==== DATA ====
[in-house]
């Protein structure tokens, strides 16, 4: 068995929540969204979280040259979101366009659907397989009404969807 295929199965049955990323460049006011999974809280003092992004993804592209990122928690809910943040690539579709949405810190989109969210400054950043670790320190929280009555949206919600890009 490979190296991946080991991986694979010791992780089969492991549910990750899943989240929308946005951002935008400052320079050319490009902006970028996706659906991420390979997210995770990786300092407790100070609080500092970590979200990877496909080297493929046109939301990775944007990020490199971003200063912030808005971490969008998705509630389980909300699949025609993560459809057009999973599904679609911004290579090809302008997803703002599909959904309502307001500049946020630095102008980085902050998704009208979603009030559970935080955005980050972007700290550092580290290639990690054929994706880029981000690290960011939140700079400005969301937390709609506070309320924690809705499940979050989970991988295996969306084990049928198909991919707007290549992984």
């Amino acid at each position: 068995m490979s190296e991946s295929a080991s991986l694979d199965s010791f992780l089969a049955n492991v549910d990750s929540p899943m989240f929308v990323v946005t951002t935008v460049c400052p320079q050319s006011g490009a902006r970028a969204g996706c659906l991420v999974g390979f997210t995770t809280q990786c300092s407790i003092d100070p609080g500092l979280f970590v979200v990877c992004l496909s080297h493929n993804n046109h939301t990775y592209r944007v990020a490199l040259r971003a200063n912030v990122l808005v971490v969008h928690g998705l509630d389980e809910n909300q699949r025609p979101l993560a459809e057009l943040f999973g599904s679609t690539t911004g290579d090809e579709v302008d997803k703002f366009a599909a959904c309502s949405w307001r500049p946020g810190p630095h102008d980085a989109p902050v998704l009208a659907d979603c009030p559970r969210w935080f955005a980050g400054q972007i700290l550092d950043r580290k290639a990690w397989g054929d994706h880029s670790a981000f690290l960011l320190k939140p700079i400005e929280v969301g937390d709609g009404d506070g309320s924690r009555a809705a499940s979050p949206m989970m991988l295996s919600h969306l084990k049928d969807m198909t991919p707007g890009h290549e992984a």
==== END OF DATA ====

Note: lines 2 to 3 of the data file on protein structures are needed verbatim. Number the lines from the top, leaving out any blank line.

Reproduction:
């Protein structure tokens, strides 16, 4: 068995929540969204979280040259979101366009659907397989009404969807 295929199965049955990323460049006011999974809280003092992004993804592209990122928690809910943040690539579709949405810190989109969210400054950043670790320190929280009555949206919600890009 490979190296991946080991991986694979010791992780089969492991549910990750899943989240929308946005951002935008400052320079050319490009902006970028996706659906991420390979997210995770990786300092407790100070609080500092970590979200990877496909080297493929046109939301990775944007990020490199971003200063912030808005971490969008998705509630389980909300699949025609993560459809057009999973599904679609911004290579090809302008997803703002599909959904309502307001500049946020630095102008980085902050998704009208979603009030559970935080955005980050972007700290550092580290290639990690054929994706880029981000690290960011939140700079400005969301937390709609506070309320924690809705499940979050989970991988295996969306084990049928198909991919707007290549992984």
């Amino acid at each position: 068995m490979s190296e991946s295929a080991s991986l694979d199965s010791f992780l089969a049955n492991v549910d990750s929540p899943m989240f929308v990323v946005t951002t935008v460049c400052p320079q050319s006011g490009a902006r970028a969204g996706c659906l991420v999974g390979f997210t995770t809280q990786c300092s407790i003092d100070p609080g500092l979280f970590v979200v990877c992004l496909s080297h493929n993804n046109h939301t990775y592209r944007v990020a490199l040259r971003a200063n912030v990122l808005v971490v969008h928690g998705l509630d389980e809910n909300q699949r025609p979101l993560a459809e057009l943040f999973g599904s679609t690539t911004g290579d090809e579709v302008d997803k703002f366009a599909a959904c309502s949405w307001r500049p946020g810190p630095h102008d980085a989109p902050v998704l009208a659907d979603c009030p559970r969210w935080f955005a980050g400054q972007i700290l550092d950043r580290k290639a990690w397989g054929d994706h880029s670790a981000f690290l960011l320190k939140p700079i400005e929280v969301g937390d709609g009404d506070g309320s924690r009555a809705a499940s979050p949206m989970m991988l295996s919600h969306l084990k049928d969807m198909t991919p707007g890009h290549e992984a």